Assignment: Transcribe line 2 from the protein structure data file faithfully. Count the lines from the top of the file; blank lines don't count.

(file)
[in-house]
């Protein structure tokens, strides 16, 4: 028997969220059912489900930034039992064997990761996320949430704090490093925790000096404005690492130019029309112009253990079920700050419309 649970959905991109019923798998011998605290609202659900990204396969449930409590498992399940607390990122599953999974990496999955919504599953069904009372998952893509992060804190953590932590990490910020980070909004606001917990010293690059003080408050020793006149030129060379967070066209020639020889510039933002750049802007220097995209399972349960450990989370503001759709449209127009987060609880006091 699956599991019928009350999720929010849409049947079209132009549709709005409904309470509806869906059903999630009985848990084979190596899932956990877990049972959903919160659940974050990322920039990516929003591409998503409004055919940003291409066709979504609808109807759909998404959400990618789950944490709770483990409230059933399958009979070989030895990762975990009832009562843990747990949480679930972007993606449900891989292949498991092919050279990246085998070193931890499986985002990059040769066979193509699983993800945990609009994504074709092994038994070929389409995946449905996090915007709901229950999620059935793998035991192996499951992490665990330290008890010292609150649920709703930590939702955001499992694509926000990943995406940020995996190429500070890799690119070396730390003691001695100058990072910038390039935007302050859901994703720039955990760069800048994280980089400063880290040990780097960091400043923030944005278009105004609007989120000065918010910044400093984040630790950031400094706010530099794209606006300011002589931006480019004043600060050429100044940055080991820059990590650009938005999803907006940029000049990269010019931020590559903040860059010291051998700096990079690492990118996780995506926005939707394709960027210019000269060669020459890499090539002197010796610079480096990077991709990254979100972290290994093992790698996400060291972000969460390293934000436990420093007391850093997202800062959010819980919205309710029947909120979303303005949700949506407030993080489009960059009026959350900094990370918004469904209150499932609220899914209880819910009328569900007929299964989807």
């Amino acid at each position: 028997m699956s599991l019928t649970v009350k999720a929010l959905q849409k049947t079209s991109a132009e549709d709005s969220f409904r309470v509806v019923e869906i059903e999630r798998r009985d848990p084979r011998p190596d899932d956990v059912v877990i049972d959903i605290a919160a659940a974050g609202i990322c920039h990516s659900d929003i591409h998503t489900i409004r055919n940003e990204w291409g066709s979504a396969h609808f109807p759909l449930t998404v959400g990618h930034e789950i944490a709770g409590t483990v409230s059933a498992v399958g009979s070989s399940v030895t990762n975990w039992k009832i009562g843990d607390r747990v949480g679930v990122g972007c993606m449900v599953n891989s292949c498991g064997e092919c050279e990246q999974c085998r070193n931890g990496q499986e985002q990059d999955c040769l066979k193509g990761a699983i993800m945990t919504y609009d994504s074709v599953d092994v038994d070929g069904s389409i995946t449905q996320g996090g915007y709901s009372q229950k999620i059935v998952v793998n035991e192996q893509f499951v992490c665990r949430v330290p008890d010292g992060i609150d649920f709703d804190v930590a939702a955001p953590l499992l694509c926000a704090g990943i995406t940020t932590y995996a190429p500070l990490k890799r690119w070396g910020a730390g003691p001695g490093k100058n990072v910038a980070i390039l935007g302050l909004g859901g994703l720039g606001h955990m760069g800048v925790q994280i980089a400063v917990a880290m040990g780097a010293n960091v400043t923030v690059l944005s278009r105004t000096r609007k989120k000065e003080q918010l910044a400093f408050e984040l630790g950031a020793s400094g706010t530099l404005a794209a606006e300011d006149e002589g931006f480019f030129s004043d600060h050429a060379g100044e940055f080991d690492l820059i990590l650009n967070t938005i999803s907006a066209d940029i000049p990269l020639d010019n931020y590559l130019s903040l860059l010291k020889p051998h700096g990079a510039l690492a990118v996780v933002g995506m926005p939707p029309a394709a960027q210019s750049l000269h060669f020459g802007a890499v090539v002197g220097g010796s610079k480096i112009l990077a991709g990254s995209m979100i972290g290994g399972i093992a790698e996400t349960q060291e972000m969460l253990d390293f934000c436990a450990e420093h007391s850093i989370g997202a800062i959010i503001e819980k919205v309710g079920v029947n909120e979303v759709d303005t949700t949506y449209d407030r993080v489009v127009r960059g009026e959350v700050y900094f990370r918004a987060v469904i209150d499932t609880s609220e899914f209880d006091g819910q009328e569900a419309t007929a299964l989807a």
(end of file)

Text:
């Protein structure tokens, strides 16, 4: 028997969220059912489900930034039992064997990761996320949430704090490093925790000096404005690492130019029309112009253990079920700050419309 649970959905991109019923798998011998605290609202659900990204396969449930409590498992399940607390990122599953999974990496999955919504599953069904009372998952893509992060804190953590932590990490910020980070909004606001917990010293690059003080408050020793006149030129060379967070066209020639020889510039933002750049802007220097995209399972349960450990989370503001759709449209127009987060609880006091 699956599991019928009350999720929010849409049947079209132009549709709005409904309470509806869906059903999630009985848990084979190596899932956990877990049972959903919160659940974050990322920039990516929003591409998503409004055919940003291409066709979504609808109807759909998404959400990618789950944490709770483990409230059933399958009979070989030895990762975990009832009562843990747990949480679930972007993606449900891989292949498991092919050279990246085998070193931890499986985002990059040769066979193509699983993800945990609009994504074709092994038994070929389409995946449905996090915007709901229950999620059935793998035991192996499951992490665990330290008890010292609150649920709703930590939702955001499992694509926000990943995406940020995996190429500070890799690119070396730390003691001695100058990072910038390039935007302050859901994703720039955990760069800048994280980089400063880290040990780097960091400043923030944005278009105004609007989120000065918010910044400093984040630790950031400094706010530099794209606006300011002589931006480019004043600060050429100044940055080991820059990590650009938005999803907006940029000049990269010019931020590559903040860059010291051998700096990079690492990118996780995506926005939707394709960027210019000269060669020459890499090539002197010796610079480096990077991709990254979100972290290994093992790698996400060291972000969460390293934000436990420093007391850093997202800062959010819980919205309710029947909120979303303005949700949506407030993080489009960059009026959350900094990370918004469904209150499932609220899914209880819910009328569900007929299964989807």